Project Long Talk

Pilar Proffitt ’89’s home encapsulates the liberal arts experience. She and her husband/business partner Robert Bristow, work, live, and learn all within their self-designed campus: a modern yet rustic glass-walled farmhouse. I sat with the couple at their handmade kitchen table looking out onto the stunning raw land.

A stone’s throw from the Hotchkiss School, their home in Lakeville, CT, is the headquarters for Poesis Design. Proffitt and her husband create architectural, interior, and furniture designs. They chose the name Poesis because it means “to make.” Proffitt says, “It’s all about approaching design in an interdisciplinary way. We want all elements of our work to align.”

Proffitt’s Trinity education started with an engineering major, evolved into fine arts, and led her into a Master of Architecture degree program at Virginia Tech (where she and Bristow met). Proffitt immediately states she was glad to have had a liberal arts education. She says, “Broad experiences dictate the breadth and depth of your work. Ultimately, my broad experiences at Trinity inform what I do now.” Proffitt recalls Professor Michael Fitzgerald of the Fine Arts Department as a particularly formative person in her Trinity education. She remembers her senior thesis installation like it was yesterday, laughing as she remembers the peanut butter and banana sandwiches she served to her guests. Her work as a senior at Trinity highlighted the juxtaposition between poetic and conceptual art.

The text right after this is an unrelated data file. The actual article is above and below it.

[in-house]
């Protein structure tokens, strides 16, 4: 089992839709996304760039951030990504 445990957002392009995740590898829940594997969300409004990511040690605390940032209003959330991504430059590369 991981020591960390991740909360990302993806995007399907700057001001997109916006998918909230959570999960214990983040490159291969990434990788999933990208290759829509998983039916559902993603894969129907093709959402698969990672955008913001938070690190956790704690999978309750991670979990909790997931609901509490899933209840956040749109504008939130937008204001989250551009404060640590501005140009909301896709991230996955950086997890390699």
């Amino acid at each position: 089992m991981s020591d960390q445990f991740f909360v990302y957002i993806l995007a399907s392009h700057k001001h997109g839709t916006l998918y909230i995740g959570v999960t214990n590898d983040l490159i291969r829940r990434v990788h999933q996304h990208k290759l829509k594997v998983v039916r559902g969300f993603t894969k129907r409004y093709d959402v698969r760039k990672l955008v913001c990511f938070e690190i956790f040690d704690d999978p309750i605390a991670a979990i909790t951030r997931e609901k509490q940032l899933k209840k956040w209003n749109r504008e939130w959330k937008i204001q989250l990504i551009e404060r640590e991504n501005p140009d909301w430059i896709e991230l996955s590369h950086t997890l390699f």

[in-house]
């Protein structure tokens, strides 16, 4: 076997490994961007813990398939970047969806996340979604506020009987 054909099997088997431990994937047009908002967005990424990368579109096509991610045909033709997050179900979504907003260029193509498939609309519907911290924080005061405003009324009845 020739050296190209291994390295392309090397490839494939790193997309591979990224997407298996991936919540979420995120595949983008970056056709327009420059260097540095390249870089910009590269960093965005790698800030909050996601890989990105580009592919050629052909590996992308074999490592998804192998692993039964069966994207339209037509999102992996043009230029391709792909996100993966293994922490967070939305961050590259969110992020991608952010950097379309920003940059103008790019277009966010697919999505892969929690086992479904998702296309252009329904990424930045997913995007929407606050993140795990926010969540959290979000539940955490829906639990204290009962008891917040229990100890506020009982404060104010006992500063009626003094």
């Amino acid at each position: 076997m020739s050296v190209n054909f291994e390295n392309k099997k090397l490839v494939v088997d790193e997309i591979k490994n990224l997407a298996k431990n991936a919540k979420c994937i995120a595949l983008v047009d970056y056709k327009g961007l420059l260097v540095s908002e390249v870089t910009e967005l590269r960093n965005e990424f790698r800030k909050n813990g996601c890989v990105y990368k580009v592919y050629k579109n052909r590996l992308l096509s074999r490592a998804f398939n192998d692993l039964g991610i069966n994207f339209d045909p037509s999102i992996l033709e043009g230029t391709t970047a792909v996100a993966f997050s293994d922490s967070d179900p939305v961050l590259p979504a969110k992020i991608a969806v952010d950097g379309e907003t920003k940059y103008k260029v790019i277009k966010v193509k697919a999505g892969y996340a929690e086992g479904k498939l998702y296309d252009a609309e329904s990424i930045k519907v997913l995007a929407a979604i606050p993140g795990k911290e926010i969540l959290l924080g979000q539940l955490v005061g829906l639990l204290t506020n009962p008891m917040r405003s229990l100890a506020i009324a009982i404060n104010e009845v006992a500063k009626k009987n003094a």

In addition to having a varied education, I asked them what it’s like to work with your significant other. Bristow says, “We are married in many ways, and feed off each other—but maintain our own identities as designers.” They discussed a “me, we” mentality that they maintain as their joint identity comes into fruition with projects. Their main goal is to grab what the client is about, adopt it to their own skills and deliver something far better than the client ever expected. Proffitt embodies the idea of doing what you love first, and being rewarded second. Her accomplishments have been recognized by major publications like The New York Times, NPR, and Vogue.

Before I left, I was treated to a tour of their house, designed and crafted entirely by the couple. The grayish-purple accents and patina’d furniture express a combination of comfort and minimalism I have never seen. Proffitt and Bristow love the concept of “graceful wear” in their designs. Bristow says, “Real materials and honest processes infuse the work with authenticity which grounds us in the human continuum.”




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